The Last Report on the Miracles at Little No Horse
A Novel Chapter One Naked Woman Playing Chopin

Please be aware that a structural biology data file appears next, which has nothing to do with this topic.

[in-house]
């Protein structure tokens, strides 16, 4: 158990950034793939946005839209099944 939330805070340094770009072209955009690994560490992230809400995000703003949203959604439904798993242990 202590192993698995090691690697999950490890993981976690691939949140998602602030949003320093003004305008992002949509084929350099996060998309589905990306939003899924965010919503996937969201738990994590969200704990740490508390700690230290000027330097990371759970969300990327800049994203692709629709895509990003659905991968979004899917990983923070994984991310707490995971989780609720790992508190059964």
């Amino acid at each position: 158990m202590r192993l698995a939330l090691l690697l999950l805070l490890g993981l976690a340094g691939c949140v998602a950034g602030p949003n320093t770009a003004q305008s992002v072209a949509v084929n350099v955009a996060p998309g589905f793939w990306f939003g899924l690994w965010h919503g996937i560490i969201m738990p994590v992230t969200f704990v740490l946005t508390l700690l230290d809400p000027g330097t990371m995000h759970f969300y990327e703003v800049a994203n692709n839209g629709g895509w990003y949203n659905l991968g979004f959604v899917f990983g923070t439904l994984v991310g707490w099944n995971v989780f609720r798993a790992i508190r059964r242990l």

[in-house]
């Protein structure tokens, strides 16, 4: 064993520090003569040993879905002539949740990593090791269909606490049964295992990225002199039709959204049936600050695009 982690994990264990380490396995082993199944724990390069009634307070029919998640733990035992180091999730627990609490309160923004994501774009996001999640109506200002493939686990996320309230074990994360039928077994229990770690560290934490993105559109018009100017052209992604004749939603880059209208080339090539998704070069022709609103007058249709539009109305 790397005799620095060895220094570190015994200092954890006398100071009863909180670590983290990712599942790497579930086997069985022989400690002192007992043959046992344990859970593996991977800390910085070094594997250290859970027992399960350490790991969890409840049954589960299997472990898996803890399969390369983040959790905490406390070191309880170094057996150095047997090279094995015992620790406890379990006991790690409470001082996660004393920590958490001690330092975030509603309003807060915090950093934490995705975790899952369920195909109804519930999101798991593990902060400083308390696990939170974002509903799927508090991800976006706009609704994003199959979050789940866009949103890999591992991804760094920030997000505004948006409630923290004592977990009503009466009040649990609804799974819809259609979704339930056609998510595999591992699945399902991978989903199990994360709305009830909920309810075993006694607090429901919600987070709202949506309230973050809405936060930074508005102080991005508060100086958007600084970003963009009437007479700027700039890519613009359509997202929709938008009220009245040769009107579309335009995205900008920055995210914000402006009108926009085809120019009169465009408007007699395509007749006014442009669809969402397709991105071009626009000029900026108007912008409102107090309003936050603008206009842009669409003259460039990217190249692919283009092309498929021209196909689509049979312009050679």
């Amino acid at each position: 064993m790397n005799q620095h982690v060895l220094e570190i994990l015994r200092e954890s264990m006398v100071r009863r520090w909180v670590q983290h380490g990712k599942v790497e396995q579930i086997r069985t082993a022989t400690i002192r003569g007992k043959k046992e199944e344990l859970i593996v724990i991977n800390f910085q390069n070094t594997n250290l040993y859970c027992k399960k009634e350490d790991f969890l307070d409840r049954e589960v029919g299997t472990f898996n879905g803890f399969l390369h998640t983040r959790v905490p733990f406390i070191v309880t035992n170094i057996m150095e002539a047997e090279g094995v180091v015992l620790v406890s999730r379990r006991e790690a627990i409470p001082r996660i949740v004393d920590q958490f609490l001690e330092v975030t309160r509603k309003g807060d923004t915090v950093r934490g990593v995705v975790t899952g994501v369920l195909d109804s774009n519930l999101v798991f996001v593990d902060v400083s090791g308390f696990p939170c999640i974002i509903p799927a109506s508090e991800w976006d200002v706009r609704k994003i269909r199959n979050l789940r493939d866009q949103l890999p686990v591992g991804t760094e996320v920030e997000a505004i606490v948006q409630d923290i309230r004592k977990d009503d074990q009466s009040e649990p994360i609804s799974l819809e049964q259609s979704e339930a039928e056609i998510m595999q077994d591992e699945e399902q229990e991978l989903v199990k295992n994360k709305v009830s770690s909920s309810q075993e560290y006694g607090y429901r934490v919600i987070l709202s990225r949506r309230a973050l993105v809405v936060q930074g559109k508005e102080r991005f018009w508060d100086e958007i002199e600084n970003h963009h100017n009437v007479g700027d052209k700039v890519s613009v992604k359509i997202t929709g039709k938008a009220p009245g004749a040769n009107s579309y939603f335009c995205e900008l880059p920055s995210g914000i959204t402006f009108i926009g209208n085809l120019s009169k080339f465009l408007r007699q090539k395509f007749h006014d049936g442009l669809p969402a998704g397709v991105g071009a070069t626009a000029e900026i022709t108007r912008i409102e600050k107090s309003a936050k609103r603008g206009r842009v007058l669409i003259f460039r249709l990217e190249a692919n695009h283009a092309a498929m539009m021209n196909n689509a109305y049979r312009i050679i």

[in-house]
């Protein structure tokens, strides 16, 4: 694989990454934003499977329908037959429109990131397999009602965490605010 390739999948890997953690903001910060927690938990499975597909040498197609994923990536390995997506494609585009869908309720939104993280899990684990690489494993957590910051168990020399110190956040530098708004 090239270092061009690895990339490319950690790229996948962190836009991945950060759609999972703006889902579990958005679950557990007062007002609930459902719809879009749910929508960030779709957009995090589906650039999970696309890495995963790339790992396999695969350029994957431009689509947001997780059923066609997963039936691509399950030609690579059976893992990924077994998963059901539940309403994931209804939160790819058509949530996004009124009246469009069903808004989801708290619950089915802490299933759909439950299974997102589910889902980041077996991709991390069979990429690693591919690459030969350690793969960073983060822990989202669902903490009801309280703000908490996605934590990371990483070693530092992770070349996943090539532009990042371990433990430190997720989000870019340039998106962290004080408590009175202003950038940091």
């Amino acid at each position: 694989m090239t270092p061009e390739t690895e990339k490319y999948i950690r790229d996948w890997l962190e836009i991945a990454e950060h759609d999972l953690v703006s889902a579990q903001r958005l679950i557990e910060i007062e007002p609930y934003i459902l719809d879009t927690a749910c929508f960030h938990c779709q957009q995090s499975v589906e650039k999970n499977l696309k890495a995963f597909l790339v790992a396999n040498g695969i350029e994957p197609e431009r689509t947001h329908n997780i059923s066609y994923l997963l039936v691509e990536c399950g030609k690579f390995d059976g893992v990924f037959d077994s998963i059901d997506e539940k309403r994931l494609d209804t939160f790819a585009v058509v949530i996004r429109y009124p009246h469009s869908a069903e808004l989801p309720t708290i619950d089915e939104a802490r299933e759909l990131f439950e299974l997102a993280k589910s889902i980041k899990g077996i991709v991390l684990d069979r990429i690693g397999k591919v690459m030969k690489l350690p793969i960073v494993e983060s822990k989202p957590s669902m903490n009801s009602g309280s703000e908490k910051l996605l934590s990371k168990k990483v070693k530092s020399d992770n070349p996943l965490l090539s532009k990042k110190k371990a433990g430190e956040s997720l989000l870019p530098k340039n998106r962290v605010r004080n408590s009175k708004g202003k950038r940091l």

Eighty-some years previous, through a town that was to flourish and past a farm that would disappear, the river slid—all that happened began with that flow of water. The town on its banks was very new and its main street was a long curved road that followed the will of a muddy river full of brush, silt, and oxbows that threw the whole town off the strict clean grid laid out by railroad plat. The river flooded each spring and dragged local backyards into its roil, even though the banks were strengthened with riprap and piled high with rocks torn from reconstructed walls and foundations. It was a hopelessly complicated river, one that froze deceptively, broke rough, drowned one or two every year in its icy run. it was a dead river in some places, one that harbored only carp and bullheads. Wild in others, it lured moose down from Canada into the town limits. When the land along its banks was newly broken, paddleboats and barges of grain moved grandly from its source to Winnipeg, for the river flowed inscrutably north. Across from what would become church land and the town park, over on the Minnesota side, a farm spread generously up and down the river and back into wide hot fields.